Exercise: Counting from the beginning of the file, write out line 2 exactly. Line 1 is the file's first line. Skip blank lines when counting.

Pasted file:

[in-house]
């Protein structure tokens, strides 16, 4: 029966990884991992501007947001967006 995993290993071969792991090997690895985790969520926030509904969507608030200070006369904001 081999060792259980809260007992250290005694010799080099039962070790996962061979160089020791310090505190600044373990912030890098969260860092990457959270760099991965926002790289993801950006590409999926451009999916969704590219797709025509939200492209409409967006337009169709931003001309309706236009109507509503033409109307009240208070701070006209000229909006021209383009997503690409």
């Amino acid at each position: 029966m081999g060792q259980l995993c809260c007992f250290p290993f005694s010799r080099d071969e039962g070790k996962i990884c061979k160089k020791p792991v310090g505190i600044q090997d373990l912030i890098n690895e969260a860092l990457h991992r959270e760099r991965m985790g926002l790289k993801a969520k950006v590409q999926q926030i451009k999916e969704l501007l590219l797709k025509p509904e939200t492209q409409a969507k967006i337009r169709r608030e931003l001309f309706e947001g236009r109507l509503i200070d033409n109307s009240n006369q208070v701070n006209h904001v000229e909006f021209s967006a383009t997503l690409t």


């Protein structure tokens, strides 16, 4: 029966990884991992501007947001967006 995993290993071969792991090997690895985790969520926030509904969507608030200070006369904001 081999060792259980809260007992250290005694010799080099039962070790996962061979160089020791310090505190600044373990912030890098969260860092990457959270760099991965926002790289993801950006590409999926451009999916969704590219797709025509939200492209409409967006337009169709931003001309309706236009109507509503033409109307009240208070701070006209000229909006021209383009997503690409």